Of course, I’m not expecting you to support the idea in the answers, but simply mentioning its conclusion:)
People like to pretend they are doing fine by using a cognitive algorithm for judging that is riddled with availability heuristic, epistemically unsound dialectics and other biases. Almost everyone I meet is physically and emotionally unwell and shies away from thinking about it. What rare engagement does happen occurs with close intimates who are selected for having the same blind spots as them.
It’s like everyone has this massive assumption that things will turn out fine, even though the default outcome is terrible (see obesity and medicated mental health rates). Or they just have learned helplessness about learned helplessness.
Under what circumstances do you get people telling you they are fine? That doesn’t happen to me very much—”I’m fine” as part of normal conversation does not literally mean that they are fine.
It’s more like strong resistance to change on the theory that the current trajectory doesn’t wind up as a flaming pile of wreckage.
I think you’d need to define “fine” a little better for me to understand your argument. The likely result, for each of us, is death. I feel pretty helpless about that, and it’s both learned and reasoned.
In the meantime, I do some things that make it slightly more pleasant for me and others, and perhaps (very hard to measure) more likely that there will be more others in the future than there would otherwise be. But I also do things that are contrary to those long-term goals, which bring shorter-term joy or expectation of survival.
The default (and inevitable) outcome _is_ terrible. And that’s fine.
by “that’s fine”, you mean “I learned helplessness”, right? (just checking, because I’m not sure what it means to say that something terrible is fine)
I think it’s actual helplessness, not “learned helplessness”. “learned”, in this context, usually implies “incorrect”.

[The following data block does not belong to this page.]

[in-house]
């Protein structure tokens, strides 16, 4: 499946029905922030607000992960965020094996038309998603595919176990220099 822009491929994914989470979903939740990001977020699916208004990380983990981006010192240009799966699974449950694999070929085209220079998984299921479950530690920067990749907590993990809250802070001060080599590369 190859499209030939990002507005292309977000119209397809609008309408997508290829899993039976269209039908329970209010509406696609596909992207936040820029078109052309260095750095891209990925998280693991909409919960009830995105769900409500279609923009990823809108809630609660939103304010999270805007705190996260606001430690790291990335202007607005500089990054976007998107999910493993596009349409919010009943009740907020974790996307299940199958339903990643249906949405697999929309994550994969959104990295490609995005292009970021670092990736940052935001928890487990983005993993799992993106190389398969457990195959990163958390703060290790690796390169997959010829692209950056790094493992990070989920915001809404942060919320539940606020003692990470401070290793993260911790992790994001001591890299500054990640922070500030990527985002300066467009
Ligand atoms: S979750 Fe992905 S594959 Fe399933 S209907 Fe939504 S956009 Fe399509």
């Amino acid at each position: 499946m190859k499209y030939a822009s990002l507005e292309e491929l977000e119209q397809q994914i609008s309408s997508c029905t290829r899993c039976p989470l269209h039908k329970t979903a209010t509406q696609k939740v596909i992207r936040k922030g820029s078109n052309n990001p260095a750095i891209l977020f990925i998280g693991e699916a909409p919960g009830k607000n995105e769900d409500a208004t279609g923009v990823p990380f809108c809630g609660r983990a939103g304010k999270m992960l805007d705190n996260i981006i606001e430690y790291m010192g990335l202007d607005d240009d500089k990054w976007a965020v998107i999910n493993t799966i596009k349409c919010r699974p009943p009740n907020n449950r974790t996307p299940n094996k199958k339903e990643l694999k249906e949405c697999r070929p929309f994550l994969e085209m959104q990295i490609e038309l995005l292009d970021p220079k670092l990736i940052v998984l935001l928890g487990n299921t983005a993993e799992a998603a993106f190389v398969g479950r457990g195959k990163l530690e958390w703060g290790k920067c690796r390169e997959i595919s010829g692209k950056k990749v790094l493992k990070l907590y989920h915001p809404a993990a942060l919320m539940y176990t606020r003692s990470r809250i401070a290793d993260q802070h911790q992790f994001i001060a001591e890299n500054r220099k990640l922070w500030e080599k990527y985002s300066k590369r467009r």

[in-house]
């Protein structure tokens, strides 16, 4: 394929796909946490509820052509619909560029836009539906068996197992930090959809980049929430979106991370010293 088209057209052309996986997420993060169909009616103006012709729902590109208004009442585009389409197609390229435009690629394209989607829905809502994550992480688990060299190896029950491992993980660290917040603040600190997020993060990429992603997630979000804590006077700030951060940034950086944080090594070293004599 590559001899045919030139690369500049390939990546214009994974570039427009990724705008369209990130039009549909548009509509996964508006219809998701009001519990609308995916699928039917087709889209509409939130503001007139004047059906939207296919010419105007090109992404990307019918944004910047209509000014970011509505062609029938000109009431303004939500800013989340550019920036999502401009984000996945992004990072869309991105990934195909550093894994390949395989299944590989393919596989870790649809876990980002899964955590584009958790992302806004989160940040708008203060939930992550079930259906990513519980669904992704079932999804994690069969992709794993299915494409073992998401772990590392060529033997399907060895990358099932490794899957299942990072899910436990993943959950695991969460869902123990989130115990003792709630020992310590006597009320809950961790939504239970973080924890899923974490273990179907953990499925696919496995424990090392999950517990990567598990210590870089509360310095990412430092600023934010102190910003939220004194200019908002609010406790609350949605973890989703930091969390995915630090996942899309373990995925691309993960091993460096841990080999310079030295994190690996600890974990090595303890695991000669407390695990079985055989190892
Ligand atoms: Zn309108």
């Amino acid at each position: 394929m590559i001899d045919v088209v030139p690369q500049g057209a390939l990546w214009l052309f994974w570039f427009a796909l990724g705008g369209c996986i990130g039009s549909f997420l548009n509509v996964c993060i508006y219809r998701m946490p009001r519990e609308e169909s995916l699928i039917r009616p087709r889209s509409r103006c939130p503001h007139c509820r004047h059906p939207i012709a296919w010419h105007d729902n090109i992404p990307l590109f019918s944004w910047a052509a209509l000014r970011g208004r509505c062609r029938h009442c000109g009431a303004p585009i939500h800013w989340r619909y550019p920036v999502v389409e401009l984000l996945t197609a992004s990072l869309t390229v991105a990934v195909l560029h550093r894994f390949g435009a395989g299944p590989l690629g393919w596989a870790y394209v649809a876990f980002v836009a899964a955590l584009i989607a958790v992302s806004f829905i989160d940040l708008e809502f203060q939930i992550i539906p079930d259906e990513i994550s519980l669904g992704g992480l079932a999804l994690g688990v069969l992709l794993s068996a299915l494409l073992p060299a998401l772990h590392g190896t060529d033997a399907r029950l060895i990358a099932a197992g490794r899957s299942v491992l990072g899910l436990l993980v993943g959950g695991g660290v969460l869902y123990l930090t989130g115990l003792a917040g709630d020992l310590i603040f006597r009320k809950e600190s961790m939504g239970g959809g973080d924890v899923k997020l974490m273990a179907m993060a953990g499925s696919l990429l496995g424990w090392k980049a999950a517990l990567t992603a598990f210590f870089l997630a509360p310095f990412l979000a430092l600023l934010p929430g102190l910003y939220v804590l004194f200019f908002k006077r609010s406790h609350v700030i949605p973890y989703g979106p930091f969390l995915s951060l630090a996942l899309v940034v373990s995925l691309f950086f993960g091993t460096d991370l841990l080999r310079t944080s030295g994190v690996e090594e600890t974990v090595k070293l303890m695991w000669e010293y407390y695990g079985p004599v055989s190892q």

“that’s fine” means I believe that a change in my actions will cause more harm than it does good to my life-satisfaction index (or whatever we’re calling the artificial construct of “sum of (possibly discounted) future utility stream”). It’s perfectly reasonable to say it’s “terrible” compared to some non-real ideal, and “fine” compared to actual likely futures.
Unless you’re just saying “people are hopelessly bad at modeling the world and making decisions”, in which case I agree, but the problem is WAY deeper than you imply here.
I did a bad job of saying that I’m trying to highlight the attentional failures involved specifically.
I’m not sure what cause you to like this framing and what it does to you psychologically, but personally it seems important to me to differentiate what’s aligned with my preferences and what’s fixable as 2 different concepts. I think having a single word for both “things that can be changed, but are okay as they are” and “things that can’t be changed, but are not okay as they are” would render my cognition pretty confused, but maybe that’s a cognitive hack to feel better or something.
Interesting—I do suspect there’s a personality difference that makes us prefer different framings for this. For me, it would be maddening to have preferences over unreachable states.
Traversable wormholes, were they to exist for any length of time, would act as electric and gravitational Faraday cages, i.e. attenuate non-normal electric and gravitational field exponentially inside their throats with the scale parameter of the mouth size/throat circumference. Consequently, the electric/gravitational field around them is non-conservative. This follows straightforwardly from solving the Laplace equation, but never discussed in the literature as far as I can find.
Not new, but possibly more important than it gets credit for. I haven’t had time to figure out why it doesn’t apply pretty broadly to all optimization-under-constraints problems.
2 of them:
there’s a lot of advantages to video-recording your life (I want to write much more about this, and only took time for a very brief overview so far https://matiroy.com/writings/Should-I-record-my-life.html)
if MWI is true and today’s cryonics is good enough, we can use quantum lottery to cryopreserve literally everyone for the cost of setting up a quantum lottery + some overhead (probably much less than 100k USD)
I am confused. If MWI is true, we are all already immortal, and every living mind is instantiated a very large number of times, probably literally forever (since entropy doesn’t actually decrease in the full multiverse, and is just a result of statistical correlation, but if you buy the quantum immortality argument you no longer care about this).
I disagree, but haven’t had time to write why yet:)
If the lottery would pay for cryonics and a luxurious life afterwards, we could increase the chance of luxurious immortality.
Quantum immortality only makes you immortal, but you probably also want to have a good life.
Maybe it would be a useful norm for people to have such a list of ideas; it would allow to move faster
It seems that in many cases ideas don’t just need arguments in their favor but also explanation/model building to be useful to others.